Brother of Manchester Arena bomber denies 22 murder charges

He's the first person to face charges over the terrorist attack

Hashem Abedi, the brother of the suicide bomber responsible for the Manchester Arena tragedy in 2017, has appeared in court to face murder charges.

Following an Ariana Grande concert at the arena on May 22 2017, suicide bomber Salman Abedi blew himself up in the arena foyer, killing 22 people and injuring over 260 others.

Authorities believe that Hashem played a major role in planning the suicide bombing and have been seeking his extradition since 2017. Both Hashem and Salman had travelled to Libya – their parents’ homeland – in April 2017, before Salman returned to the UK to carry out the bombing alone.

Soon after the attack, Hashem was detained in Libya. He was extradited to the UK on Wednesday (July 17) and subsequently arrested. Greater Manchester Police were granted a warrant for his arrest in November 2017.

Scenes after the terror attack at an Ariana Grande gig at Manchester Arena
Scenes after the terror attack at an Ariana Grande gig at Manchester Arena

Hashem appeared in Westminster Magistrates Court yesterday (Thursday 18) where prosecutor Kathryn Selby charged him with 22 counts of murder and one of attempted murder relating to the injuries of over 260 people.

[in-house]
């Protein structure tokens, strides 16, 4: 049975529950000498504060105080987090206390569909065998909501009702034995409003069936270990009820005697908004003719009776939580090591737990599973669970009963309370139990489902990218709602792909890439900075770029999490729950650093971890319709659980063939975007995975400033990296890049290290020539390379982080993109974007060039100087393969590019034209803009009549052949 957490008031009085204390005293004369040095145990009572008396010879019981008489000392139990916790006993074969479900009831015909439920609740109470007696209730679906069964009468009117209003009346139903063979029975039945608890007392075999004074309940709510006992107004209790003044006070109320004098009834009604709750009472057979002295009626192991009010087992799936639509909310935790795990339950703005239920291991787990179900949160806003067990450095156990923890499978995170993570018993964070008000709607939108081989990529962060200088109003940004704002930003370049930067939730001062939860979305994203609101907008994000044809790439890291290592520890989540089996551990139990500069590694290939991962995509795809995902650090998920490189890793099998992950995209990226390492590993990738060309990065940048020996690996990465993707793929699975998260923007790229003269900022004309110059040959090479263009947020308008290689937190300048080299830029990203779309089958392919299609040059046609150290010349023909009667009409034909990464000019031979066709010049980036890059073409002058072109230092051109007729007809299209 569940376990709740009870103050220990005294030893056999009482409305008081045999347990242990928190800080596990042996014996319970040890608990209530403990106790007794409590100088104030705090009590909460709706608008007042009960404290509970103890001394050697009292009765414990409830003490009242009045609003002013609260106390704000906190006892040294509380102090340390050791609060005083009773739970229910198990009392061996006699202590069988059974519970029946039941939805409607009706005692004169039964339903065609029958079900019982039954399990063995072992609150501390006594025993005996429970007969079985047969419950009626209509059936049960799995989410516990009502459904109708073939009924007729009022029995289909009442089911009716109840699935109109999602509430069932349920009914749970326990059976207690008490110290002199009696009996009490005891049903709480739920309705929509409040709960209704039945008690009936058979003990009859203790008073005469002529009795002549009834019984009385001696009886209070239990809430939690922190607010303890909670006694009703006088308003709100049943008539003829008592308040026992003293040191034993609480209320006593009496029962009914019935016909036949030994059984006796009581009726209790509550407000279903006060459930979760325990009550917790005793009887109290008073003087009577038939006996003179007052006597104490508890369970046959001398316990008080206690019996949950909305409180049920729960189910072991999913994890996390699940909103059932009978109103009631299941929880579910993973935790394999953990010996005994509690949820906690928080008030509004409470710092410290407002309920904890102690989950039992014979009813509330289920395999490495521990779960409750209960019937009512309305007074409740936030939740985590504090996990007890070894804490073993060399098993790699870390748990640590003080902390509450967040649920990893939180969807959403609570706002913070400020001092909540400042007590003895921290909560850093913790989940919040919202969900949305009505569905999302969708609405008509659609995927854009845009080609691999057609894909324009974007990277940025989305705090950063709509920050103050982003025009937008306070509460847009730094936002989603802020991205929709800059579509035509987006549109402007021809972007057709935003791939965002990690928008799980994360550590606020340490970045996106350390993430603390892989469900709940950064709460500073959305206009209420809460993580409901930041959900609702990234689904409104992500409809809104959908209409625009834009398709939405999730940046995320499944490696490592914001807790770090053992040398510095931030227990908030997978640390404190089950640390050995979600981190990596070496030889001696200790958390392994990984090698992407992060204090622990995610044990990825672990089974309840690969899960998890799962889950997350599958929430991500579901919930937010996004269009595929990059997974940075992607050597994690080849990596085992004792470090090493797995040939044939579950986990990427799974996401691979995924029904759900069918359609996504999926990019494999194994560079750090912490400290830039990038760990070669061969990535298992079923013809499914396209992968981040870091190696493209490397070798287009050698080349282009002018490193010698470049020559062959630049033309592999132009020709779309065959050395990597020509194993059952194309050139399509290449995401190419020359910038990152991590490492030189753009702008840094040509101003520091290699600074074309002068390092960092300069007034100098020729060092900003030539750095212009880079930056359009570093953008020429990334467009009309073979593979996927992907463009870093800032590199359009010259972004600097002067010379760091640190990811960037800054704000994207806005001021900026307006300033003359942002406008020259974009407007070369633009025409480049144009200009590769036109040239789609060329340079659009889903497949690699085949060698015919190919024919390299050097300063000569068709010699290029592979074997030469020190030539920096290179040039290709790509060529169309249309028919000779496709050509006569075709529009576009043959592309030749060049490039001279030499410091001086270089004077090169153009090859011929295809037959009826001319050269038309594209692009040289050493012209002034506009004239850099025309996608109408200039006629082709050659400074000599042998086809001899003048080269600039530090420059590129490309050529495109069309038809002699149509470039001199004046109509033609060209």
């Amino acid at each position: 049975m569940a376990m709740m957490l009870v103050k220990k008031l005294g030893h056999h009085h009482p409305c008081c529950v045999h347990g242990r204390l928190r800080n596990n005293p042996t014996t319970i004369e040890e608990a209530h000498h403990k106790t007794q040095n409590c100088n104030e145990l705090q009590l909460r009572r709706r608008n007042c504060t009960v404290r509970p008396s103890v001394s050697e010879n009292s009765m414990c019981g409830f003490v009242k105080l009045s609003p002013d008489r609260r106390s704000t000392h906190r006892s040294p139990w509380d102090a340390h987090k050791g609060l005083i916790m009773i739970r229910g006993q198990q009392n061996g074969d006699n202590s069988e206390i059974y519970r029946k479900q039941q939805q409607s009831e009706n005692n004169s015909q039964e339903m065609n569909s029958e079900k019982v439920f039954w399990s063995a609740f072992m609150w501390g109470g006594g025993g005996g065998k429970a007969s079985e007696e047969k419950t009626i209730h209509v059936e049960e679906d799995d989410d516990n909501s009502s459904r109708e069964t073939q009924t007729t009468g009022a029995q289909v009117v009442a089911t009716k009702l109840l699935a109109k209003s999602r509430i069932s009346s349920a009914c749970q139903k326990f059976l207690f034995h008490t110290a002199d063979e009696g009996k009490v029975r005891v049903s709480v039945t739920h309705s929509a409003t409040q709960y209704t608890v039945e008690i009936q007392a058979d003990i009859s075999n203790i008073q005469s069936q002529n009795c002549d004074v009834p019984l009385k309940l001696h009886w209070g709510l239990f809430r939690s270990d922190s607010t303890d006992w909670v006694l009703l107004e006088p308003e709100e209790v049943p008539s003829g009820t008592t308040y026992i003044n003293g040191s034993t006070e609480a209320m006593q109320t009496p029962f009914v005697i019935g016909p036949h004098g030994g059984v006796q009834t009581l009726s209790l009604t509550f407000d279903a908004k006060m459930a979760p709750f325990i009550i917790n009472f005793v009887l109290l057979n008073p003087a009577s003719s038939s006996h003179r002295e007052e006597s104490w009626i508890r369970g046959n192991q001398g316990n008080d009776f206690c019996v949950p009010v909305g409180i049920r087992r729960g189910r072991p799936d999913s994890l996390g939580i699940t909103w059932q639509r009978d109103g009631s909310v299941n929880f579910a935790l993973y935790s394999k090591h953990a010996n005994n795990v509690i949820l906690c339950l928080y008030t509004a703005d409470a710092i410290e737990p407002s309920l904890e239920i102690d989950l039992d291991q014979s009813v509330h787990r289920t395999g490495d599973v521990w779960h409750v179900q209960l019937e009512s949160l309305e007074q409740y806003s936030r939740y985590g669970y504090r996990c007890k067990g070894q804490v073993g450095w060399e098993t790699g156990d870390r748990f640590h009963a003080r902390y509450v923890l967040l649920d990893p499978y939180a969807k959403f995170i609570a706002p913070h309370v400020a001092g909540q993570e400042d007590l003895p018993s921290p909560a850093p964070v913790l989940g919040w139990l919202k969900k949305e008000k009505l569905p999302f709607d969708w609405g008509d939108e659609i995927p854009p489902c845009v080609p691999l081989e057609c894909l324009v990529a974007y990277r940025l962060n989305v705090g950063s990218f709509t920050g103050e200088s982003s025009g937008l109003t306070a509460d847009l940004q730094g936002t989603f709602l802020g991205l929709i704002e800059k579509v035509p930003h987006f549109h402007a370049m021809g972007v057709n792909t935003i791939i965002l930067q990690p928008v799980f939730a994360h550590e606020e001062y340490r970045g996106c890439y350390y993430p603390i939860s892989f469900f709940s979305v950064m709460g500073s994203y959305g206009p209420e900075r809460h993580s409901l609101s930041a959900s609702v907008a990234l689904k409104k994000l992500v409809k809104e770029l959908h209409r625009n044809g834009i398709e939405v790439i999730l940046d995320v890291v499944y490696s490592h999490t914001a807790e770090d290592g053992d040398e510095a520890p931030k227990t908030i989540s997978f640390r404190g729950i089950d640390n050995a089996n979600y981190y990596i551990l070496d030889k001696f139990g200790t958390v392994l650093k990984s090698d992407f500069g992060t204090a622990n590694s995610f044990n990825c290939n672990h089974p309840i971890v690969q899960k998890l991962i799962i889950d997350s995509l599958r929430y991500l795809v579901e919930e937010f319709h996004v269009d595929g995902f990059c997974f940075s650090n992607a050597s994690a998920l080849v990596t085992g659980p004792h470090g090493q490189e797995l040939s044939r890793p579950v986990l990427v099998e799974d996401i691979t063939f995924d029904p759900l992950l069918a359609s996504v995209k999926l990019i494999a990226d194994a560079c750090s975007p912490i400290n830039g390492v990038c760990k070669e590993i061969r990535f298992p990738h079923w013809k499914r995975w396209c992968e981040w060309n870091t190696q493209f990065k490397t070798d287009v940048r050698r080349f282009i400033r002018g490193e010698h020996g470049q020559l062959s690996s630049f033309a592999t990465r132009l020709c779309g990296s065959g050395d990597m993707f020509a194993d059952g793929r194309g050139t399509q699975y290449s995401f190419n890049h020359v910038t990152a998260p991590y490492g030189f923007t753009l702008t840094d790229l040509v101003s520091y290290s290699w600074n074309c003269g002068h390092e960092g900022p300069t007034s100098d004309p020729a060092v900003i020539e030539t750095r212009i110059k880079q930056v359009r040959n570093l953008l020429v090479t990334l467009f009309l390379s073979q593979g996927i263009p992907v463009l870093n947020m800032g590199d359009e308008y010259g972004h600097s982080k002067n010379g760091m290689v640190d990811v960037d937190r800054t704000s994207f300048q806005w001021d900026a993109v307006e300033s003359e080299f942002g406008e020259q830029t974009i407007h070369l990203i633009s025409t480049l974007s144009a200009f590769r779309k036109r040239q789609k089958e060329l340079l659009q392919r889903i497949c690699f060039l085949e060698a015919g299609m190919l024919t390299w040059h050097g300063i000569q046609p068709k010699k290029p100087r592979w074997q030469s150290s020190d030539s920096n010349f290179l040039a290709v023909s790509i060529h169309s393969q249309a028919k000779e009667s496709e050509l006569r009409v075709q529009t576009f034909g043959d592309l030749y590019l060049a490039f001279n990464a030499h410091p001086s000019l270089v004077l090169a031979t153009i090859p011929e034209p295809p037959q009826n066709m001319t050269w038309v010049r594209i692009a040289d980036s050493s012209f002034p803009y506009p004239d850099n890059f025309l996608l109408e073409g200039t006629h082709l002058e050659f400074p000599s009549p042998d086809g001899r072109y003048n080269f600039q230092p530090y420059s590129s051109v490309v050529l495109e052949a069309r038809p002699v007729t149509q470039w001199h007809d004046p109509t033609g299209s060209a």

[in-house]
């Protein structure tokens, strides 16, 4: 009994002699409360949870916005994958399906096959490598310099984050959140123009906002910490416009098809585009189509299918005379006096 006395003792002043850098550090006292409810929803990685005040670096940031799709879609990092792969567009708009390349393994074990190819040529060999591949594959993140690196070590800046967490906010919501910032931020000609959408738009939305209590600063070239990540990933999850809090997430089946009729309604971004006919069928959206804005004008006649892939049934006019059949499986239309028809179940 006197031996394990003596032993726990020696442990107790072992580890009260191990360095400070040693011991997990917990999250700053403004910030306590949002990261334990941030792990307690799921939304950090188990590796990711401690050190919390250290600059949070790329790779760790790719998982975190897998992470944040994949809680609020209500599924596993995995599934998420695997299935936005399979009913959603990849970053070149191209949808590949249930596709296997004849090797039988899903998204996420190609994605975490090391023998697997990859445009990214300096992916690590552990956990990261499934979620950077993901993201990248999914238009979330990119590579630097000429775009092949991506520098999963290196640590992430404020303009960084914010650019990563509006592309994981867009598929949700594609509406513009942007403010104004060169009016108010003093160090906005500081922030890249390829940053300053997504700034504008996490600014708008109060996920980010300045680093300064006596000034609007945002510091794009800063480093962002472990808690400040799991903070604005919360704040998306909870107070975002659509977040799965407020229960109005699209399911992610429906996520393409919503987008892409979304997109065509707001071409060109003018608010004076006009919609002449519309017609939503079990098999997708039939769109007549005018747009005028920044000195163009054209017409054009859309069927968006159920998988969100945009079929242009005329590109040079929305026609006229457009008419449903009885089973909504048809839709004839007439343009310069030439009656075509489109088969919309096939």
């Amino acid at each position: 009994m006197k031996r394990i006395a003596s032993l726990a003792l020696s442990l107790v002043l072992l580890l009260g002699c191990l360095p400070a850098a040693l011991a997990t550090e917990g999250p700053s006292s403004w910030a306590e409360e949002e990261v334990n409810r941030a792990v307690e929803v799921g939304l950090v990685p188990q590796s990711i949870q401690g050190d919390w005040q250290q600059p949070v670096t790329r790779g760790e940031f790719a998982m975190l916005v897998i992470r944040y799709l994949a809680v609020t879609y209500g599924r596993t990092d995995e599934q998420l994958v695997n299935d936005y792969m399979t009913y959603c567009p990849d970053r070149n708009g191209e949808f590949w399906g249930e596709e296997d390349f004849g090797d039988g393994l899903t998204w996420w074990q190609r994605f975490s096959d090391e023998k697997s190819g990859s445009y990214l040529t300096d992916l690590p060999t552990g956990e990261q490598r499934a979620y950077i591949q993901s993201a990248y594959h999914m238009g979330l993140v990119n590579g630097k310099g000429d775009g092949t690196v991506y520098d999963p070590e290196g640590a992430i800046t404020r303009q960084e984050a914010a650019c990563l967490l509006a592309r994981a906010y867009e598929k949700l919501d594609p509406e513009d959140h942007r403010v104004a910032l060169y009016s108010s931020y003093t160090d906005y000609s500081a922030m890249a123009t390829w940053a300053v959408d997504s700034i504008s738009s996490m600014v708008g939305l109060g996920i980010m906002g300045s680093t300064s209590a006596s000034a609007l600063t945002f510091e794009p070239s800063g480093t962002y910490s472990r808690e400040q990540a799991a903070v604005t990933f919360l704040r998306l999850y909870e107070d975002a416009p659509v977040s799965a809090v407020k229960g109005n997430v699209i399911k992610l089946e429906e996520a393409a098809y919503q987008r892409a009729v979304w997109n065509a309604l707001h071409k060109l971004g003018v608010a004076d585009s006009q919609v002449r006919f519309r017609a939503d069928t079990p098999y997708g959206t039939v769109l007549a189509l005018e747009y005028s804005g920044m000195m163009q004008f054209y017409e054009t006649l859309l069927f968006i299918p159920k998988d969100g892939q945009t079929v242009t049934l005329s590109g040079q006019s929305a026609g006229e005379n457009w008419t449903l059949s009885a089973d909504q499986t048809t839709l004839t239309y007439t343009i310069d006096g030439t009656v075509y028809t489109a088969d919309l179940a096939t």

He also faces one count of conspiring to cause explosions. His lawyer, Zafar Ali, said his client denied the charges. Hashem spoke only to confirm his name, date of birth and nationality during the 15 minute hearing. He was detained until a bail hearing on Monday (July 22).

In the hearing, Ali said that his client had been placed in solitary confinement whilst in a Special Deterrence Force in Tripoli. He alleged that Hashem had been tortured and forced to sign a confession under duress. Ali added that his client did not appeal the extradition because he wanted to return to the UK to clear his name.

Ariana Grande performs at the One Love Manchester concert

In April, Manchester Mayor Andy Burnham supported calls from the victims’ families to tighten security at concert venues. Figen Murray, mother of victim Martyn Hett, 29, is advocating for the introduction of ‘Martyn’s Law’, which would make metal detectors and bag searches mandatory at large public venues.

Speaking about the attack last year (November 30), Ariana Grande said it still “seems impossible to fully recover from”. The singer suffered from post traumatic stress disorder following the attack.